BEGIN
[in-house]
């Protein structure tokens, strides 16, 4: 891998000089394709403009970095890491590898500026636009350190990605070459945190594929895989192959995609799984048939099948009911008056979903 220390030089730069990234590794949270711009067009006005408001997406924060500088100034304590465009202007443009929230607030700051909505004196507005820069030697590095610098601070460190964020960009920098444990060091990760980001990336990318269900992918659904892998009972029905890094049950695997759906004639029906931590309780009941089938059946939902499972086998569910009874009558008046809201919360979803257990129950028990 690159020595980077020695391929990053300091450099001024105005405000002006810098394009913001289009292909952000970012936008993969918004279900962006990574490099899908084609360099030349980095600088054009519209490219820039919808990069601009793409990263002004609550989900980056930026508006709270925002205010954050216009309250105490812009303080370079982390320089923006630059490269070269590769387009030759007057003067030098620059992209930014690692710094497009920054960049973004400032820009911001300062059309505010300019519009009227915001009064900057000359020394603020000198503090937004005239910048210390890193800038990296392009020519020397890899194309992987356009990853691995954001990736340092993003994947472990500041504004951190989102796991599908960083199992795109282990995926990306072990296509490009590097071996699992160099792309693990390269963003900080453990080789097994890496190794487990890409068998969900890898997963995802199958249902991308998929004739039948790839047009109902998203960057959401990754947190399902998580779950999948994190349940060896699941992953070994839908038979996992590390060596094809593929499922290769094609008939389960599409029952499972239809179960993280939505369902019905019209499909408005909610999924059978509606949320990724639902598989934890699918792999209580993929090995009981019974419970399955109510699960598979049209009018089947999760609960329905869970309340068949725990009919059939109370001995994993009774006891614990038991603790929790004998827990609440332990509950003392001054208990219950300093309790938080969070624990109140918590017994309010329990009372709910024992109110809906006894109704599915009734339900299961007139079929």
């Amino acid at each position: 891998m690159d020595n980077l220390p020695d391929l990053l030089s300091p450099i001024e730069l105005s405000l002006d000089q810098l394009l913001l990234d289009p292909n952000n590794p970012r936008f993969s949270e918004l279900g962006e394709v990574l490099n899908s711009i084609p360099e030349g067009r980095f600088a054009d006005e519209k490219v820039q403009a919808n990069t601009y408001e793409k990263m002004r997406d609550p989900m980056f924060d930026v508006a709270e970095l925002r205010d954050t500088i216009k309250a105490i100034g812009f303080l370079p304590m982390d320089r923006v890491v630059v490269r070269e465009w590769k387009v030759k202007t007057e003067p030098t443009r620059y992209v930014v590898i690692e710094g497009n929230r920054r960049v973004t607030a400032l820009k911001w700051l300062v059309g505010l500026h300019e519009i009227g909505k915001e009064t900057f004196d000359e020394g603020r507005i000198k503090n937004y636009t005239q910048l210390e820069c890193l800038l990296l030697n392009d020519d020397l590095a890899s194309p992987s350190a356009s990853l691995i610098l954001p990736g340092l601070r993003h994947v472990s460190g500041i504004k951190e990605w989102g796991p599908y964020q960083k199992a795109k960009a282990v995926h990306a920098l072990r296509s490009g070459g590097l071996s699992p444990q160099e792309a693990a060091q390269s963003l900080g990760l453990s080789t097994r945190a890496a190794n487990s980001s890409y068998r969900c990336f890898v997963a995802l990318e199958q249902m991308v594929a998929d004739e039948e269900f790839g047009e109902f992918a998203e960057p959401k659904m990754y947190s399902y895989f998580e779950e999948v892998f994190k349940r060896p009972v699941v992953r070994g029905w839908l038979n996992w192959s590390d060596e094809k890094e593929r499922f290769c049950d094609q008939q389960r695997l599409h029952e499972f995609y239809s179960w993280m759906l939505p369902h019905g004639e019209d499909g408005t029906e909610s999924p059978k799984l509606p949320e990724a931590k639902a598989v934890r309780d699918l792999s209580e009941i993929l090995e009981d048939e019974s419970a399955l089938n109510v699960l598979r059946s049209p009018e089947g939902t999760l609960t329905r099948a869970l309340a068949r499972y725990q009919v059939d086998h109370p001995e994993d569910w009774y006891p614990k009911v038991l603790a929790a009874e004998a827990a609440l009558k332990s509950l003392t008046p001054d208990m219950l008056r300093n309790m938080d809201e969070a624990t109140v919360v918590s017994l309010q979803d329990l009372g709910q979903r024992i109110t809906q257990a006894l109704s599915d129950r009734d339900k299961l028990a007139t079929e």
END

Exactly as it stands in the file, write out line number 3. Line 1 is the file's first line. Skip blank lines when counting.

């Amino acid at each position: 891998m690159d020595n980077l220390p020695d391929l990053l030089s300091p450099i001024e730069l105005s405000l002006d000089q810098l394009l913001l990234d289009p292909n952000n590794p970012r936008f993969s949270e918004l279900g962006e394709v990574l490099n899908s711009i084609p360099e030349g067009r980095f600088a054009d006005e519209k490219v820039q403009a919808n990069t601009y408001e793409k990263m002004r997406d609550p989900m980056f924060d930026v508006a709270e970095l925002r205010d954050t500088i216009k309250a105490i100034g812009f303080l370079p304590m982390d320089r923006v890491v630059v490269r070269e465009w590769k387009v030759k202007t007057e003067p030098t443009r620059y992209v930014v590898i690692e710094g497009n929230r920054r960049v973004t607030a400032l820009k911001w700051l300062v059309g505010l500026h300019e519009i009227g909505k915001e009064t900057f004196d000359e020394g603020r507005i000198k503090n937004y636009t005239q910048l210390e820069c890193l800038l990296l030697n392009d020519d020397l590095a890899s194309p992987s350190a356009s990853l691995i610098l954001p990736g340092l601070r993003h994947v472990s460190g500041i504004k951190e990605w989102g796991p599908y964020q960083k199992a795109k960009a282990v995926h990306a920098l072990r296509s490009g070459g590097l071996s699992p444990q160099e792309a693990a060091q390269s963003l900080g990760l453990s080789t097994r945190a890496a190794n487990s980001s890409y068998r969900c990336f890898v997963a995802l990318e199958q249902m991308v594929a998929d004739e039948e269900f790839g047009e109902f992918a998203e960057p959401k659904m990754y947190s399902y895989f998580e779950e999948v892998f994190k349940r060896p009972v699941v992953r070994g029905w839908l038979n996992w192959s590390d060596e094809k890094e593929r499922f290769c049950d094609q008939q389960r695997l599409h029952e499972f995609y239809s179960w993280m759906l939505p369902h019905g004639e019209d499909g408005t029906e909610s999924p059978k799984l509606p949320e990724a931590k639902a598989v934890r309780d699918l792999s209580e009941i993929l090995e009981d048939e019974s419970a399955l089938n109510v699960l598979r059946s049209p009018e089947g939902t999760l609960t329905r099948a869970l309340a068949r499972y725990q009919v059939d086998h109370p001995e994993d569910w009774y006891p614990k009911v038991l603790a929790a009874e004998a827990a609440l009558k332990s509950l003392t008046p001054d208990m219950l008056r300093n309790m938080d809201e969070a624990t109140v919360v918590s017994l309010q979803d329990l009372g709910q979903r024992i109110t809906q257990a006894l109704s599915d129950r009734d339900k299961l028990a007139t079929e």